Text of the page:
Misunderstandings about Understanding

I had the great fortune to attend the researchED conference in Vancouver on Feb. 9, 2019. I was also honored to give a presentation there.  Here is a summary, followed by a link if you are interested in the presentation.  It is a PowerPoint which when viewed in “Notes” format contains the script that accompanies each slide.

Summary:

Misunderstandings about understanding w notes

5 thoughts on “Misunderstandings about Understanding

  1. Absolutely correct. That said, how receptive was your audience? Were there a bunch of math ed experts who never learned (and never will learn) any mathematics beyond the algebra level much less a good proof-based Euclidean geometry course or anything but the most monkey-see/monkey-do calculus?

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    • The audience was very receptive. researchED is unlike the conferences that groups like NCTM hosts. The premise of researchED is finding evidence and real research that identifies effective practices–and ineffective ones. The people attending the conf in Vancouver were relieved to hear what most people know but is never said; things like the “core competencies” are nonsense–you can’t teach “skills” like creativity and collaboration. They are domain specific. My talk had a very positive response. If a researchED conference happens in the LA area (and I’m pushing for that) I’ll not only try to get you to attend, but actually get you to speak!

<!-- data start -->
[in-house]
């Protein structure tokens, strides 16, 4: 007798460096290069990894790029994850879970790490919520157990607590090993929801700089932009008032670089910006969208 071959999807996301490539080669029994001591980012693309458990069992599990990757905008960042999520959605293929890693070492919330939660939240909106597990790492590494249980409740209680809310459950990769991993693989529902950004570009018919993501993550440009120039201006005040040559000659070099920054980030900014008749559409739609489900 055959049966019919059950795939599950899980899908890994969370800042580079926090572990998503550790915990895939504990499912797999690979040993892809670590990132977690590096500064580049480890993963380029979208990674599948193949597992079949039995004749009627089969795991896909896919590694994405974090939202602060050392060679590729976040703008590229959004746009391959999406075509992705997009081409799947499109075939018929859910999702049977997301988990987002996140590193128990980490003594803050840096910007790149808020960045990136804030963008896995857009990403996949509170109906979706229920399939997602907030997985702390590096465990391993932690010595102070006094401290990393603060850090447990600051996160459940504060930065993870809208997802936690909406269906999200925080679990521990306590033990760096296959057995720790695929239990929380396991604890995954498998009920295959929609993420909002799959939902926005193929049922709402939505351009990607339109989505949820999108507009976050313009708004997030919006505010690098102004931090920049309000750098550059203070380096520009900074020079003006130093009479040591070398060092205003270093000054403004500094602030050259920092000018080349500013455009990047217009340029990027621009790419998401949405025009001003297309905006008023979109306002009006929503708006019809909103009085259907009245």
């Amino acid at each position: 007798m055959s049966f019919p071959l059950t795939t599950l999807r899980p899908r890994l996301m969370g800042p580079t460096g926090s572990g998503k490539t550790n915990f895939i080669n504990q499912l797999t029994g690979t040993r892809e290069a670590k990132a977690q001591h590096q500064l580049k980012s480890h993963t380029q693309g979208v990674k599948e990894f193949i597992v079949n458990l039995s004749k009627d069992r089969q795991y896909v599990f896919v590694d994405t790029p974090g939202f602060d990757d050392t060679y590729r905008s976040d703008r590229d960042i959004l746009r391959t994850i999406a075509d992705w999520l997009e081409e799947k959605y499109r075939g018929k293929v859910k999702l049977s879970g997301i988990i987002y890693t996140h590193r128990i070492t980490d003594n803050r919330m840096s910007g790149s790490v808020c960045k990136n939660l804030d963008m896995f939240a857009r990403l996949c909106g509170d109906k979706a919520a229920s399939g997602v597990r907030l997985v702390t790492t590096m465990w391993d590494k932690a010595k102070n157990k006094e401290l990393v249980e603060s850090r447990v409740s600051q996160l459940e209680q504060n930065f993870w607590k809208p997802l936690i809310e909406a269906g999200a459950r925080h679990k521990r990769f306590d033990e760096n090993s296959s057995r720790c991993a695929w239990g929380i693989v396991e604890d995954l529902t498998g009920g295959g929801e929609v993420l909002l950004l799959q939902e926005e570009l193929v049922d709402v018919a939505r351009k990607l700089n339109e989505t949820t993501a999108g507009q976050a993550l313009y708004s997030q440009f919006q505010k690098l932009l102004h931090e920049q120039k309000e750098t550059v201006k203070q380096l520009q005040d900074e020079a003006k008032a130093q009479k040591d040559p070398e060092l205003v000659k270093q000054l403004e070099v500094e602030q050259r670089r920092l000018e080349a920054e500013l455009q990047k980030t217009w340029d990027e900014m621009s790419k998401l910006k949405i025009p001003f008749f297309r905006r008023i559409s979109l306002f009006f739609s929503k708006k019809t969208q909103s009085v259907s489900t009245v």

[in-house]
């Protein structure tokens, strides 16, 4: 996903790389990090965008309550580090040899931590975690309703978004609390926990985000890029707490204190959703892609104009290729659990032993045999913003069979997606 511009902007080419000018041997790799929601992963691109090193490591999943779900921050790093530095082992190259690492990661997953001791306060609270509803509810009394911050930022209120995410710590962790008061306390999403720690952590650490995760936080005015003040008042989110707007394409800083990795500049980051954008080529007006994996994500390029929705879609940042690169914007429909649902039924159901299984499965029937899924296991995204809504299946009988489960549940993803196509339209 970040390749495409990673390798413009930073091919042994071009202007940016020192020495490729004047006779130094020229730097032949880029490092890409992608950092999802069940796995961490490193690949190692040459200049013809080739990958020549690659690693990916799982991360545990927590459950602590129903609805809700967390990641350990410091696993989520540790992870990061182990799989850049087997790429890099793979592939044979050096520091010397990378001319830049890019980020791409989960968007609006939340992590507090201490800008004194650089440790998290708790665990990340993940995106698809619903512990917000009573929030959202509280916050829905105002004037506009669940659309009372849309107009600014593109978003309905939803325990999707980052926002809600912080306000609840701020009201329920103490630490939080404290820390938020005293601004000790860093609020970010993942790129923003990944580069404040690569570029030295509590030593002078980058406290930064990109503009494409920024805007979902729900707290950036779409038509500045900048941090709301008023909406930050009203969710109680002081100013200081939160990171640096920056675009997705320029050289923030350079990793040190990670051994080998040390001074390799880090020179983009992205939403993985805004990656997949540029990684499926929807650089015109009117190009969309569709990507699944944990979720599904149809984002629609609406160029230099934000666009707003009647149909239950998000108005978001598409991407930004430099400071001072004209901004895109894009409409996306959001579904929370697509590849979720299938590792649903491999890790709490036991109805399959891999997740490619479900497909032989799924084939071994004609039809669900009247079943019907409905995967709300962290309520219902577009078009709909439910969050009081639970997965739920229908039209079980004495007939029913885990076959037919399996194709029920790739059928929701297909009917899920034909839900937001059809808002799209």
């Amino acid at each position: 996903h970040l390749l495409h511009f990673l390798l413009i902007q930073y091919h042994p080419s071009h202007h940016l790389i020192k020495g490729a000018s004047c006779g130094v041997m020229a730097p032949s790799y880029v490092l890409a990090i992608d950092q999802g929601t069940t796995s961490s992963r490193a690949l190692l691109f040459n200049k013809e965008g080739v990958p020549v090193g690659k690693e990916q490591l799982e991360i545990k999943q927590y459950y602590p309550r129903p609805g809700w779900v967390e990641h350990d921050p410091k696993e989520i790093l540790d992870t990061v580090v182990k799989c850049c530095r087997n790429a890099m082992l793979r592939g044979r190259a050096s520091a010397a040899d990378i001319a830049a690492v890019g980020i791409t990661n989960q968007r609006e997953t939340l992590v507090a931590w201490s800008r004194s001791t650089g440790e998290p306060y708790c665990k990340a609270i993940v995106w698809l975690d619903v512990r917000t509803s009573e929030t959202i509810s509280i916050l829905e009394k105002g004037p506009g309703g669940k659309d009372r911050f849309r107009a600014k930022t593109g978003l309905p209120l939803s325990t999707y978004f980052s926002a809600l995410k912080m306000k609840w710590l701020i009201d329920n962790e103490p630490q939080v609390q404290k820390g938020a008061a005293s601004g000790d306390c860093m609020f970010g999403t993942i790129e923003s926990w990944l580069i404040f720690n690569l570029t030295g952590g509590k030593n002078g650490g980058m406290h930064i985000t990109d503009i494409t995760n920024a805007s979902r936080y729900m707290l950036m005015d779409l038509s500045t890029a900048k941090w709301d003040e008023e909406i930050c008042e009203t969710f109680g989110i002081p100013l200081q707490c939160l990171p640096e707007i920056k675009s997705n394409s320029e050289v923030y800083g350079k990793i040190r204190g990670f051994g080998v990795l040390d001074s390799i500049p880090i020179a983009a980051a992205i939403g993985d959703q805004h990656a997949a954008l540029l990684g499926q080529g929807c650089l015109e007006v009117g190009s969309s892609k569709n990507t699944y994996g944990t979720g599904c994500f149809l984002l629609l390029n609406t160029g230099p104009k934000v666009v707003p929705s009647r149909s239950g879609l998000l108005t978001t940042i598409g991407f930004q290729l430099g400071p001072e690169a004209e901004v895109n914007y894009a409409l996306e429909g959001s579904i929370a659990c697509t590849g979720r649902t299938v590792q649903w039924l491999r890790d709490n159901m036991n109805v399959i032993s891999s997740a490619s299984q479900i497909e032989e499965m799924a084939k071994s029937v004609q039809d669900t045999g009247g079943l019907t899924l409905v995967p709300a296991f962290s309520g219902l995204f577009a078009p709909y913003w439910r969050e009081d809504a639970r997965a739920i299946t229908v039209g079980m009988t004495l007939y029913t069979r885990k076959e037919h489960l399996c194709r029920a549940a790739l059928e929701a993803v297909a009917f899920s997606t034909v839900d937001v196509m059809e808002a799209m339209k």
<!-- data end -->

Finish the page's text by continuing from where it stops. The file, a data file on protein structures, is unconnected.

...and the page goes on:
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    • There was an excellent Q&A session after Barry’s talk which seemed to indicate many teachers, and parents (such as myself) were grateful to hear their own thoughts on math education validated. There was a lovely young trainee teacher, who grew up in China. She gave a very meaningful, and vivid illustration about how math was never difficult for her in school, but her mother insisted that the basic facts were already instilled BEFORE she started school, so she could then focus on the more abstract aspect of mathematics in the classroom. She also said there was one aspect of a problem that she struggled with. So over the course of a month, she spent 1000s of hours of practicing this one aspect of the problem, in order to really understand what it was about. And didn’t think twice about dedicating that much time to the problem, because that is what mathematics, like many abstract subjects, require.

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